Tuesday, November 22, 2011

Laughter in the waiting room

It's a strange thing, this business of waiting, especially in prison. That's all we ever do seemingly - wait. We wait for all manner of things - letters, canteen day, visits to arrive, our hair to grow We get so used to waiting, in fact, that after a while we start to wait for nothing. Speaking personally, I have lost count of the times that I have had that feeling that I am waiting for something, but if asked I would have had to say that I had no idea what I was waiting for.  In fact that is the whole story of prison life - waiting - and the successful prisoner is the one who learns how to wait patiently. A lot of cons fall by the wayside, of course. They simply lose the plot with the frustrations of waiting and kick over the traces.

It's only stress brought on by the seemingly pointless waiting, but of course the prison service does not recognise that fact. Any prisoner who creates a disturbance or a fuss is punisbed FOR that disturbance or fuss - the causes are neither gone into nor cared about at all.

So we all sit and wait - all for different things, but that doesn't make the waiting any easier.

How is the waiting affecting me?

The main difficulty is that my sleep patterns have suffered. I don't get the sleep I need and most of the time I am dog tired.

But this perpetual waiting doesn't just affect the prisoner - it has stressful affects on others too, like family and friends. I have noticed over recent months that Boudica has changed gradually and my sense of humour isn't the only one that would appear to have taken an unauthorised leave of absence - hers is missing too. She is becoming a bit short with people and situations which, just a few months ago, she would have found funny and made fairly comical observations about.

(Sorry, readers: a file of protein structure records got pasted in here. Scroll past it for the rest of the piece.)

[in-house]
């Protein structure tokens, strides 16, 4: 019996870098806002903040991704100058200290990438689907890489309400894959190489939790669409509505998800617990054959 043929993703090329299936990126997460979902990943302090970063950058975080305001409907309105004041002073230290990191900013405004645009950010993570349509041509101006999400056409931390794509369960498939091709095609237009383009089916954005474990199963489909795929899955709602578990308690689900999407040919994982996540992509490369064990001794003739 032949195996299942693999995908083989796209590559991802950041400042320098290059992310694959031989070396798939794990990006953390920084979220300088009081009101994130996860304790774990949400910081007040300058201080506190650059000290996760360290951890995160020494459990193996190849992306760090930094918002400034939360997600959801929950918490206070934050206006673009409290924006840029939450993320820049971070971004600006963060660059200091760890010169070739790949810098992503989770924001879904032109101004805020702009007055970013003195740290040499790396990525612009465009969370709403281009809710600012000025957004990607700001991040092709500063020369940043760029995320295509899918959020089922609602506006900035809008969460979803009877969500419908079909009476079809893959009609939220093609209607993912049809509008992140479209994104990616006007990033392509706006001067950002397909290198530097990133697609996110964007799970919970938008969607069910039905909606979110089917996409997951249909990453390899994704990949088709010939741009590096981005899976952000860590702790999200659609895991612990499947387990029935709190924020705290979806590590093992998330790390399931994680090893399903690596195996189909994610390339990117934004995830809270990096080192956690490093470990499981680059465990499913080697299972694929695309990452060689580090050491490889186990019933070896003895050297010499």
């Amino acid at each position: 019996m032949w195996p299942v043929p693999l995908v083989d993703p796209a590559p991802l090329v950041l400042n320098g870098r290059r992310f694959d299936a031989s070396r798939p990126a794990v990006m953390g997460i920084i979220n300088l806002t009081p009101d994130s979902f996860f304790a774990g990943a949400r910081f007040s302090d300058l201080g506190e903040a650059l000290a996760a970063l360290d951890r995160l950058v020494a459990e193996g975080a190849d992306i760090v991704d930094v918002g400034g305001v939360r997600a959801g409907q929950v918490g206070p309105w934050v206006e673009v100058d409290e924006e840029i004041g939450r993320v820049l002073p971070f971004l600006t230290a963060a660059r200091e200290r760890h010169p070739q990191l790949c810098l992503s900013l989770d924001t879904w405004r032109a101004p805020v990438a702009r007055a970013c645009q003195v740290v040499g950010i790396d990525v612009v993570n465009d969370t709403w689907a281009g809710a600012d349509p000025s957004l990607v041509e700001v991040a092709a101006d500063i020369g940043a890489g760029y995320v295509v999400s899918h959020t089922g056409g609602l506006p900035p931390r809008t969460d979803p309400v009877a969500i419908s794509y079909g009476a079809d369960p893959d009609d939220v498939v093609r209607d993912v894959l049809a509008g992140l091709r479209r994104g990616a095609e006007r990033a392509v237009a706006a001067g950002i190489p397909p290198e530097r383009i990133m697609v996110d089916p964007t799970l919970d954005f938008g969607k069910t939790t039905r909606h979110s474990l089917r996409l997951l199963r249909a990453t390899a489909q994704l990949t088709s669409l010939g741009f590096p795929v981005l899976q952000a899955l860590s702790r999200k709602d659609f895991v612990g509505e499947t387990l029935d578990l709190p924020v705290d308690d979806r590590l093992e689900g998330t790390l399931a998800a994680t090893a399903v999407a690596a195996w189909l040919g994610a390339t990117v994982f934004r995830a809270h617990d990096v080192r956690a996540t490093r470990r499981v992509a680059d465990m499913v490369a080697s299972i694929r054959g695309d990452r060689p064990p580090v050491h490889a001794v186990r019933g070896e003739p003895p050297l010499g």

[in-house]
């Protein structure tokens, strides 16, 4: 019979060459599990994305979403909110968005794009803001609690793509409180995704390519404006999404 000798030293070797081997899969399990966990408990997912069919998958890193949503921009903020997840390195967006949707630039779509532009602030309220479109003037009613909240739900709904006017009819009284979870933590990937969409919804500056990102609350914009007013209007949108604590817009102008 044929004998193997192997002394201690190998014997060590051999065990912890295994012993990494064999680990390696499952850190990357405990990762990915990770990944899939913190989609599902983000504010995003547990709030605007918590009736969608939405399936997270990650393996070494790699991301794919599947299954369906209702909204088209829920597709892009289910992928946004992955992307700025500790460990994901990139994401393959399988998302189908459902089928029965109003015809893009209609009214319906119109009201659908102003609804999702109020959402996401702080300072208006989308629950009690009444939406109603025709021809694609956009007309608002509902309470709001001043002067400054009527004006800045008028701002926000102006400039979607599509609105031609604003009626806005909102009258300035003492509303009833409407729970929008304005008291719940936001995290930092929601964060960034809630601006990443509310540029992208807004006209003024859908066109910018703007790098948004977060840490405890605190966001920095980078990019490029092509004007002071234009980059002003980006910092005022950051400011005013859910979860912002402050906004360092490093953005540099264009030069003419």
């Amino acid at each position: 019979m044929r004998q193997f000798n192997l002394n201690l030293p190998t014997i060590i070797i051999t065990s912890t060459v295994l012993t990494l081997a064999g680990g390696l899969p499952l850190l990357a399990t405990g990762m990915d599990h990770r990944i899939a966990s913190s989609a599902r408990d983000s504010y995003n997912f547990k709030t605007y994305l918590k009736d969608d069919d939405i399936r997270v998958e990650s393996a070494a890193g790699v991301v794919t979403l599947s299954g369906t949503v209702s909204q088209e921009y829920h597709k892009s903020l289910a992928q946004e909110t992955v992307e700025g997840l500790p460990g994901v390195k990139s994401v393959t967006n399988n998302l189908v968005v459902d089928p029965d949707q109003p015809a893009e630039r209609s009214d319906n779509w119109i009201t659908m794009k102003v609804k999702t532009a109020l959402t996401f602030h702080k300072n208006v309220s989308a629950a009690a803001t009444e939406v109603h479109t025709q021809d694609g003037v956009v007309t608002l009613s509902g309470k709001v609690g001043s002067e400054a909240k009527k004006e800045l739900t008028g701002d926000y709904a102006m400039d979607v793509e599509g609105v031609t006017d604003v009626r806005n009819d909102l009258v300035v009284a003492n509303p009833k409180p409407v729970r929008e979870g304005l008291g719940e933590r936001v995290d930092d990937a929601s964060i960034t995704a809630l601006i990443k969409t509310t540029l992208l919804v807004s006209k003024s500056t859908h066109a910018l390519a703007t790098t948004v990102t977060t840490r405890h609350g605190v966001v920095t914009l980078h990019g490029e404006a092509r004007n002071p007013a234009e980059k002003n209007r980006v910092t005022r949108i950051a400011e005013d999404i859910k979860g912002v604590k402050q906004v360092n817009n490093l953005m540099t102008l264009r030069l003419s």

Humour is the biggest aid to waiting and keeping down the stress levels that come from waiting. I use it all the time - sometimes quite offensively, as several people have noticed. I never intend  to be offensive but it often comes out that way, so if I should say anything that anyone finds offensive, try to remember that prisoners are under a great deal of stress and that allowances must  be made. Offence and malice are two different things.  I often make quick responses to situations which are basically jokes designed for no other purpose than to amuse - but they can be misinterpreted.

Many years ago, in my salad days, when I was nobbut a callow youth, I was strolling down The Strand in London during one of my trips ashore, when I was a mucky little matelot - just strolling, taking in the sights and eyeing the passing ladies, as we did in our youth. I was stopped by a group of Japanese tourists and one said (in a Japanese accent), "Excuse me! You tell me way please, Marble Arch!"

I said, "You found Pearl Harbour on your own, didn't you?" See! Quick. Not intended to be offensive, just witty.

Another time in Liverpool, when the ship was docked over the water in Birkenhead, I was in a dive called the Sierra Leone (a place that is still there today) and I had spent the night drinking  and dancing with a pretty little black girl called Danielle.  We had a good time - it was good fun.

Then, at about ten minutes to two in the morning, she asked me if I was going to walk her home when the club closed at two. I said, "I'm not walking all the way to Jamaica at this time of night."

She might still be laughing for all I know.

So, not only are remarks not intended to cause offence, they only cause offence to SOME folk - others find them funny.

So, what is the point of all that waffle?

There is no point. All I am saying is that there is nothing to report this week - nada, zero, zilch, nowt. We are bereft of any intelligence, we are clueless.

As I say, I'm just sitting here waiting for the time to pass.

The Voice In The Wilderness

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